The noise is likely to be in breach of the “noise” by-law applicable to your scheme (check your by-laws). It also appears that the noise constitutes a nuisance which is actionable under the new strata legislation (see Section 153 of the SSMA 2015). Keep up the record keeping as you will need it to persuade your strata committee that the noise is nuisance and if they do not agree, you will need it for mediation and a possible NCAT hearing.
An owner or occupier of a lot must not create any noise on the parcel likely to interfere with the peaceful enjoyment of the owner or occupier of another lot or of any person lawfully using common property.
Note: This by-law was previously by-law 12 in Schedule 1 to the Strata Schemes (Freehold Development) Act 1973 and by-law 13 in Schedule 3 to the Strata Schemes (Leasehold Development) Act 1986.
153 Owners, occupiers and other persons not to create nuisance (Old Section 117)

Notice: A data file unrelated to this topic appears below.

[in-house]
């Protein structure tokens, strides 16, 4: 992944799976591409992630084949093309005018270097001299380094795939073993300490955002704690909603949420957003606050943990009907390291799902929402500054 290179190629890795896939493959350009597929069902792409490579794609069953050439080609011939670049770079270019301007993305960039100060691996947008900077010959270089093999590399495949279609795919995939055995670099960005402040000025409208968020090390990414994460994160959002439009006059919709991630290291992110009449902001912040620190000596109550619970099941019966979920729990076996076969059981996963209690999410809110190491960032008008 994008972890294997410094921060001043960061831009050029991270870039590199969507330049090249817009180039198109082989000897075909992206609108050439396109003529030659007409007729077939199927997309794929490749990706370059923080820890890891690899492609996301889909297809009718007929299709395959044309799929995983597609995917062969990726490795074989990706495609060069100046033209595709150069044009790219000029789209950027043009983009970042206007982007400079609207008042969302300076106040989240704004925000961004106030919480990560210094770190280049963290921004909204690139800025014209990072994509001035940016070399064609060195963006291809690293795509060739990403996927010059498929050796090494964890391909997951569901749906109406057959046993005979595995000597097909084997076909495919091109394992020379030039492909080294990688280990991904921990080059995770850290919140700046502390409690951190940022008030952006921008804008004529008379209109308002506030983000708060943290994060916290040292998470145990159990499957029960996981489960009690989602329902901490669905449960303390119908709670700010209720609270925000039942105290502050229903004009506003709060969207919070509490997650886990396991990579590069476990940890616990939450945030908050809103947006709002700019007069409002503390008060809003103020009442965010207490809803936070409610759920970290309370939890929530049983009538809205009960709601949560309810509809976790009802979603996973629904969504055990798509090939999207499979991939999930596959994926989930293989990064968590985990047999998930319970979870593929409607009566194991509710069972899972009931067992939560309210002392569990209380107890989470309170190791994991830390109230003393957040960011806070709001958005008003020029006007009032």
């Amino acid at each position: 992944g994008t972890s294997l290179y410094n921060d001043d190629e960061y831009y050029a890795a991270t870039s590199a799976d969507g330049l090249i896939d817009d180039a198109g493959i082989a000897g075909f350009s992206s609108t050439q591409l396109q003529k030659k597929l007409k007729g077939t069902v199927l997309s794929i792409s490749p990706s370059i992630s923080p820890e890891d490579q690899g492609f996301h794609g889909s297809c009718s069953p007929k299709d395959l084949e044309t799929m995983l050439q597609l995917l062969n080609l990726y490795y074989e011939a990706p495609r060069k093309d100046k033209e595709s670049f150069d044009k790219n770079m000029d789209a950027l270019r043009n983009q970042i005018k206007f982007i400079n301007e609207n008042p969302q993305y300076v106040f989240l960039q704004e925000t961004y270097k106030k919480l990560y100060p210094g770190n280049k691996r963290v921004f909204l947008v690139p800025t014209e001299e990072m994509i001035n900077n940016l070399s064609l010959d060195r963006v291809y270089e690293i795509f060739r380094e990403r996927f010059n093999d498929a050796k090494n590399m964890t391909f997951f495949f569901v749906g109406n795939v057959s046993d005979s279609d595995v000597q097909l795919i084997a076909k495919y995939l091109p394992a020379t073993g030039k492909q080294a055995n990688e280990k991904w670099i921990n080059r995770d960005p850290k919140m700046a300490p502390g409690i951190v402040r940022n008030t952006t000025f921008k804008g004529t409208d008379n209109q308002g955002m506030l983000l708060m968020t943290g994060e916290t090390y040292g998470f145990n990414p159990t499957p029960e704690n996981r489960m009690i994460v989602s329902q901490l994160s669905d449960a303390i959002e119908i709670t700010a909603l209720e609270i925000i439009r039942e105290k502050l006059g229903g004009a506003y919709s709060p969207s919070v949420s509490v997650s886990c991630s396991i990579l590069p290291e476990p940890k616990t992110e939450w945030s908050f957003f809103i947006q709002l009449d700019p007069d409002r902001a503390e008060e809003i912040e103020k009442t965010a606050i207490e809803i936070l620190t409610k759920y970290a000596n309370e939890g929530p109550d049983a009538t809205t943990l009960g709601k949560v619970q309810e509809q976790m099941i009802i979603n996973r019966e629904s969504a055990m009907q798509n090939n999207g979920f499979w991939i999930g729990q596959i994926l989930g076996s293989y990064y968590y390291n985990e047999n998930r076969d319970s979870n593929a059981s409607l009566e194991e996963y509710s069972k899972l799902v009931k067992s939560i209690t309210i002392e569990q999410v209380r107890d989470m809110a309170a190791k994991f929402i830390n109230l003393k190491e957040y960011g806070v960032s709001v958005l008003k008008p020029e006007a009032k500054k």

(1) An owner, mortgagee or covenant chargee in possession, tenant or occupier of a lot in a strata scheme must not:
(a) use or enjoy the lot, or permit the lot to be used or enjoyed, in a manner or for a purpose that causes a nuisance or hazard to the occupier of any other lot (whether that person is an owner or not), or
(b) use or enjoy the common property in a manner or for a purpose that interferes unreasonably with the use or enjoyment of the common property by the occupier of any other lot (whether that person is an owner or not) or by any other person entitled to the use and enjoyment of the common property, or
(c) use or enjoy the common property in a manner or for a purpose that interferes unreasonably with the use or enjoyment of any other lot by the occupier of the lot (whether that person is an owner or not) or by any other person entitled to the use and enjoyment of the lot.
Query also whether the “home occupation” is contrary to zoning/permissible uses by Council.
This post appears in Strata News #170.
- NSW: Q&A Noise Complaint Letter to Strata
- NSW: Children and Noise Complaints in Apartments – ‘Keep your child quiet or pay $550’
This article is not intended to be personal advice and you should not rely on it as a substitute for any form of advice.